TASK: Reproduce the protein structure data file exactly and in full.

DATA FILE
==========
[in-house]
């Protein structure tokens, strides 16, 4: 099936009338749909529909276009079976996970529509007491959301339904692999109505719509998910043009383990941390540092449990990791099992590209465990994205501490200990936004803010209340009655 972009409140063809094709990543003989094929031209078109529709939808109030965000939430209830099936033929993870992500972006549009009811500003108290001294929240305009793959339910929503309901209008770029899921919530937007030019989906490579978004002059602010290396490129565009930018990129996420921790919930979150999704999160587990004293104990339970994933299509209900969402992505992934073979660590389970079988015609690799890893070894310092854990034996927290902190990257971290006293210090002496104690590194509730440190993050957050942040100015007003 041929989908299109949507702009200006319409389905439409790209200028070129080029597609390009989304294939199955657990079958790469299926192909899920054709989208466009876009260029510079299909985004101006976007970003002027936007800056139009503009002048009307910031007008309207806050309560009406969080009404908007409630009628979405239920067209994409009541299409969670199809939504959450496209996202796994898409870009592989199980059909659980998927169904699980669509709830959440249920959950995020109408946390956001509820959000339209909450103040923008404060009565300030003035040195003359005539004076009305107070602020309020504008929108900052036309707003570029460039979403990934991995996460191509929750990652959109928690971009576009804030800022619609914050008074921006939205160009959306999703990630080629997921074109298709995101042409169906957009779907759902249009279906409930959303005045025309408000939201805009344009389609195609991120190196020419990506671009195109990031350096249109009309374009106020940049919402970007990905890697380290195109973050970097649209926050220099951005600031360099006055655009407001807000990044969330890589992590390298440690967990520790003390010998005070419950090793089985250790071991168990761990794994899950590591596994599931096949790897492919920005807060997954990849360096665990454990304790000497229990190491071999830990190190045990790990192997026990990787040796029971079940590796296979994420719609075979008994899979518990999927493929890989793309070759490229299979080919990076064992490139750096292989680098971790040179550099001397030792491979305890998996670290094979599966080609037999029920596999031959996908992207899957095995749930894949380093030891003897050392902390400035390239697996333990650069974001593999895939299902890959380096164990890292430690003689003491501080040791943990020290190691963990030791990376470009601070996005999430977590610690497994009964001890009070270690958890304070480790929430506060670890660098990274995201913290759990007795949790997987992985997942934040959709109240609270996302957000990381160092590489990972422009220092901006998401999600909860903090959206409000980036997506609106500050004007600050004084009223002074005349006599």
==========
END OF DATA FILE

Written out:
[in-house]
């Protein structure tokens, strides 16, 4: 099936009338749909529909276009079976996970529509007491959301339904692999109505719509998910043009383990941390540092449990990791099992590209465990994205501490200990936004803010209340009655 972009409140063809094709990543003989094929031209078109529709939808109030965000939430209830099936033929993870992500972006549009009811500003108290001294929240305009793959339910929503309901209008770029899921919530937007030019989906490579978004002059602010290396490129565009930018990129996420921790919930979150999704999160587990004293104990339970994933299509209900969402992505992934073979660590389970079988015609690799890893070894310092854990034996927290902190990257971290006293210090002496104690590194509730440190993050957050942040100015007003 041929989908299109949507702009200006319409389905439409790209200028070129080029597609390009989304294939199955657990079958790469299926192909899920054709989208466009876009260029510079299909985004101006976007970003002027936007800056139009503009002048009307910031007008309207806050309560009406969080009404908007409630009628979405239920067209994409009541299409969670199809939504959450496209996202796994898409870009592989199980059909659980998927169904699980669509709830959440249920959950995020109408946390956001509820959000339209909450103040923008404060009565300030003035040195003359005539004076009305107070602020309020504008929108900052036309707003570029460039979403990934991995996460191509929750990652959109928690971009576009804030800022619609914050008074921006939205160009959306999703990630080629997921074109298709995101042409169906957009779907759902249009279906409930959303005045025309408000939201805009344009389609195609991120190196020419990506671009195109990031350096249109009309374009106020940049919402970007990905890697380290195109973050970097649209926050220099951005600031360099006055655009407001807000990044969330890589992590390298440690967990520790003390010998005070419950090793089985250790071991168990761990794994899950590591596994599931096949790897492919920005807060997954990849360096665990454990304790000497229990190491071999830990190190045990790990192997026990990787040796029971079940590796296979994420719609075979008994899979518990999927493929890989793309070759490229299979080919990076064992490139750096292989680098971790040179550099001397030792491979305890998996670290094979599966080609037999029920596999031959996908992207899957095995749930894949380093030891003897050392902390400035390239697996333990650069974001593999895939299902890959380096164990890292430690003689003491501080040791943990020290190691963990030791990376470009601070996005999430977590610690497994009964001890009070270690958890304070480790929430506060670890660098990274995201913290759990007795949790997987992985997942934040959709109240609270996302957000990381160092590489990972422009220092901006998401999600909860903090959206409000980036997506609106500050004007600050004084009223002074005349006599």